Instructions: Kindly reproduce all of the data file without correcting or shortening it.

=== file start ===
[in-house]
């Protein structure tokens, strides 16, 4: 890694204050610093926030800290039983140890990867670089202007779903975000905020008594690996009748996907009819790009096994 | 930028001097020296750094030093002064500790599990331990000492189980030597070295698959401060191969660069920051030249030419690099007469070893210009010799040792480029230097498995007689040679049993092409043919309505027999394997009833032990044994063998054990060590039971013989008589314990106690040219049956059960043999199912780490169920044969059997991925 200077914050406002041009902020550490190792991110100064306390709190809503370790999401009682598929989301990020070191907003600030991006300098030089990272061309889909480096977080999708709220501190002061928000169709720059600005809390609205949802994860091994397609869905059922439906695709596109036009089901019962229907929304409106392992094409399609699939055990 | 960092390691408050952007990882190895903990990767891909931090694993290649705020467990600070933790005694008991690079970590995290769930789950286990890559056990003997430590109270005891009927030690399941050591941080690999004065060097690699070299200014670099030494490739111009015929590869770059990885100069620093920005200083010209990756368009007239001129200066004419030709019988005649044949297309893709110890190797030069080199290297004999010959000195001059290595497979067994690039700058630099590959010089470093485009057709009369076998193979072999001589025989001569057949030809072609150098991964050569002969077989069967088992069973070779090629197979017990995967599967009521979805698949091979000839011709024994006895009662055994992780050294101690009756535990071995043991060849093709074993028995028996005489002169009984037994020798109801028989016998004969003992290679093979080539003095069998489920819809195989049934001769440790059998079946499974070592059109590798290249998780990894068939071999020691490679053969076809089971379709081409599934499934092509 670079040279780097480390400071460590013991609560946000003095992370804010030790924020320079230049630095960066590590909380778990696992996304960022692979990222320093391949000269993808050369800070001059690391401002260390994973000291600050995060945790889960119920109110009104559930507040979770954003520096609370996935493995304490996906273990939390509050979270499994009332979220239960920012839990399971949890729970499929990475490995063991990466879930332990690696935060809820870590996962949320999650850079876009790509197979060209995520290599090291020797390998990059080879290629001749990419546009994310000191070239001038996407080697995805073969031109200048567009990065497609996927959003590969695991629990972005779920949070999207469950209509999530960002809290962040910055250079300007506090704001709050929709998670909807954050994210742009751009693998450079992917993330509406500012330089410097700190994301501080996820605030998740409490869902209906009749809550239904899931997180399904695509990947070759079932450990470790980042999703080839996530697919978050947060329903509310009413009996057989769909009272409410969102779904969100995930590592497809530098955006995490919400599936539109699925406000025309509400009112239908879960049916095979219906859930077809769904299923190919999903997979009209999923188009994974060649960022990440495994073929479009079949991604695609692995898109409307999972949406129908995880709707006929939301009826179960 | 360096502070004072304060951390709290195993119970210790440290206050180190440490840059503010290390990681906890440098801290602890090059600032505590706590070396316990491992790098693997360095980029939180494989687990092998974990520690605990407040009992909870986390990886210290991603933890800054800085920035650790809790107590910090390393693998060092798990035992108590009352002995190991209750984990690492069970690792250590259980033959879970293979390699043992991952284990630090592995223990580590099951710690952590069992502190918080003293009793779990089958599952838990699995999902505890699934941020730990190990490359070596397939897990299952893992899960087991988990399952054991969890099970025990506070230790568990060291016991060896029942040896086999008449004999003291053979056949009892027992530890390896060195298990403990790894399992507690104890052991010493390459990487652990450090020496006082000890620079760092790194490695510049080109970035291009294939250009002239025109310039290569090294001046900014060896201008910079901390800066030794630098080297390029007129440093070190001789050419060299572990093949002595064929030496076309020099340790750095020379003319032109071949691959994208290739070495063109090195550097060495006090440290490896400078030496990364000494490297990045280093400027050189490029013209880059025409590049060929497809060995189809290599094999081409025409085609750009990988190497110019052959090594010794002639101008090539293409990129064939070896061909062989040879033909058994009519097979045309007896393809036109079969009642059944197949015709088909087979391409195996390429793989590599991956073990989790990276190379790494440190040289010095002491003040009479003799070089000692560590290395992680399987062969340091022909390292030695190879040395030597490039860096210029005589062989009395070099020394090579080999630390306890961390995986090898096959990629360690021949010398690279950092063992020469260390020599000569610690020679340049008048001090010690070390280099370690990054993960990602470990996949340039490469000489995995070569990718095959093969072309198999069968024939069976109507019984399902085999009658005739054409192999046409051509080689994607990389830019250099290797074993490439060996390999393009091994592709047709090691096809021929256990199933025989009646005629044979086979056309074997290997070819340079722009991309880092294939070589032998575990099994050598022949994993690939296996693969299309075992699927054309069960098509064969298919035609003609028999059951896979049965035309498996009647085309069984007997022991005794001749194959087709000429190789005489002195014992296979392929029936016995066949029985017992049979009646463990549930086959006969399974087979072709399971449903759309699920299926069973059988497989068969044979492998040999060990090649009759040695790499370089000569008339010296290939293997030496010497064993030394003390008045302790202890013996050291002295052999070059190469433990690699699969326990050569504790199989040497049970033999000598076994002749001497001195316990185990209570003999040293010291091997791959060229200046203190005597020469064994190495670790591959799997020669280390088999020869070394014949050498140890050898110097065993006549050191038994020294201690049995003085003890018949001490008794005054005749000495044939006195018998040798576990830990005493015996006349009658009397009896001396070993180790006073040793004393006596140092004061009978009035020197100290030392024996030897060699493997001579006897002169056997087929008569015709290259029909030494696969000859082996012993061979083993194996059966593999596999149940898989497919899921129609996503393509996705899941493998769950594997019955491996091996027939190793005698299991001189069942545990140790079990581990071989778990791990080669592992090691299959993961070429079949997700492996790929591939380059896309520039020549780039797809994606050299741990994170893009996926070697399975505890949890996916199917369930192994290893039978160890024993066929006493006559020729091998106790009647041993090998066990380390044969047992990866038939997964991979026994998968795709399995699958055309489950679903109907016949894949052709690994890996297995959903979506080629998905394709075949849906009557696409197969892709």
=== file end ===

[in-house]
């Protein structure tokens, strides 16, 4: 890694204050610093926030800290039983140890990867670089202007779903975000905020008594690996009748996907009819790009096994 | 930028001097020296750094030093002064500790599990331990000492189980030597070295698959401060191969660069920051030249030419690099007469070893210009010799040792480029230097498995007689040679049993092409043919309505027999394997009833032990044994063998054990060590039971013989008589314990106690040219049956059960043999199912780490169920044969059997991925 200077914050406002041009902020550490190792991110100064306390709190809503370790999401009682598929989301990020070191907003600030991006300098030089990272061309889909480096977080999708709220501190002061928000169709720059600005809390609205949802994860091994397609869905059922439906695709596109036009089901019962229907929304409106392992094409399609699939055990 | 960092390691408050952007990882190895903990990767891909931090694993290649705020467990600070933790005694008991690079970590995290769930789950286990890559056990003997430590109270005891009927030690399941050591941080690999004065060097690699070299200014670099030494490739111009015929590869770059990885100069620093920005200083010209990756368009007239001129200066004419030709019988005649044949297309893709110890190797030069080199290297004999010959000195001059290595497979067994690039700058630099590959010089470093485009057709009369076998193979072999001589025989001569057949030809072609150098991964050569002969077989069967088992069973070779090629197979017990995967599967009521979805698949091979000839011709024994006895009662055994992780050294101690009756535990071995043991060849093709074993028995028996005489002169009984037994020798109801028989016998004969003992290679093979080539003095069998489920819809195989049934001769440790059998079946499974070592059109590798290249998780990894068939071999020691490679053969076809089971379709081409599934499934092509 670079040279780097480390400071460590013991609560946000003095992370804010030790924020320079230049630095960066590590909380778990696992996304960022692979990222320093391949000269993808050369800070001059690391401002260390994973000291600050995060945790889960119920109110009104559930507040979770954003520096609370996935493995304490996906273990939390509050979270499994009332979220239960920012839990399971949890729970499929990475490995063991990466879930332990690696935060809820870590996962949320999650850079876009790509197979060209995520290599090291020797390998990059080879290629001749990419546009994310000191070239001038996407080697995805073969031109200048567009990065497609996927959003590969695991629990972005779920949070999207469950209509999530960002809290962040910055250079300007506090704001709050929709998670909807954050994210742009751009693998450079992917993330509406500012330089410097700190994301501080996820605030998740409490869902209906009749809550239904899931997180399904695509990947070759079932450990470790980042999703080839996530697919978050947060329903509310009413009996057989769909009272409410969102779904969100995930590592497809530098955006995490919400599936539109699925406000025309509400009112239908879960049916095979219906859930077809769904299923190919999903997979009209999923188009994974060649960022990440495994073929479009079949991604695609692995898109409307999972949406129908995880709707006929939301009826179960 | 360096502070004072304060951390709290195993119970210790440290206050180190440490840059503010290390990681906890440098801290602890090059600032505590706590070396316990491992790098693997360095980029939180494989687990092998974990520690605990407040009992909870986390990886210290991603933890800054800085920035650790809790107590910090390393693998060092798990035992108590009352002995190991209750984990690492069970690792250590259980033959879970293979390699043992991952284990630090592995223990580590099951710690952590069992502190918080003293009793779990089958599952838990699995999902505890699934941020730990190990490359070596397939897990299952893992899960087991988990399952054991969890099970025990506070230790568990060291016991060896029942040896086999008449004999003291053979056949009892027992530890390896060195298990403990790894399992507690104890052991010493390459990487652990450090020496006082000890620079760092790194490695510049080109970035291009294939250009002239025109310039290569090294001046900014060896201008910079901390800066030794630098080297390029007129440093070190001789050419060299572990093949002595064929030496076309020099340790750095020379003319032109071949691959994208290739070495063109090195550097060495006090440290490896400078030496990364000494490297990045280093400027050189490029013209880059025409590049060929497809060995189809290599094999081409025409085609750009990988190497110019052959090594010794002639101008090539293409990129064939070896061909062989040879033909058994009519097979045309007896393809036109079969009642059944197949015709088909087979391409195996390429793989590599991956073990989790990276190379790494440190040289010095002491003040009479003799070089000692560590290395992680399987062969340091022909390292030695190879040395030597490039860096210029005589062989009395070099020394090579080999630390306890961390995986090898096959990629360690021949010398690279950092063992020469260390020599000569610690020679340049008048001090010690070390280099370690990054993960990602470990996949340039490469000489995995070569990718095959093969072309198999069968024939069976109507019984399902085999009658005739054409192999046409051509080689994607990389830019250099290797074993490439060996390999393009091994592709047709090691096809021929256990199933025989009646005629044979086979056309074997290997070819340079722009991309880092294939070589032998575990099994050598022949994993690939296996693969299309075992699927054309069960098509064969298919035609003609028999059951896979049965035309498996009647085309069984007997022991005794001749194959087709000429190789005489002195014992296979392929029936016995066949029985017992049979009646463990549930086959006969399974087979072709399971449903759309699920299926069973059988497989068969044979492998040999060990090649009759040695790499370089000569008339010296290939293997030496010497064993030394003390008045302790202890013996050291002295052999070059190469433990690699699969326990050569504790199989040497049970033999000598076994002749001497001195316990185990209570003999040293010291091997791959060229200046203190005597020469064994190495670790591959799997020669280390088999020869070394014949050498140890050898110097065993006549050191038994020294201690049995003085003890018949001490008794005054005749000495044939006195018998040798576990830990005493015996006349009658009397009896001396070993180790006073040793004393006596140092004061009978009035020197100290030392024996030897060699493997001579006897002169056997087929008569015709290259029909030494696969000859082996012993061979083993194996059966593999596999149940898989497919899921129609996503393509996705899941493998769950594997019955491996091996027939190793005698299991001189069942545990140790079990581990071989778990791990080669592992090691299959993961070429079949997700492996790929591939380059896309520039020549780039797809994606050299741990994170893009996926070697399975505890949890996916199917369930192994290893039978160890024993066929006493006559020729091998106790009647041993090998066990380390044969047992990866038939997964991979026994998968795709399995699958055309489950679903109907016949894949052709690994890996297995959903979506080629998905394709075949849906009557696409197969892709």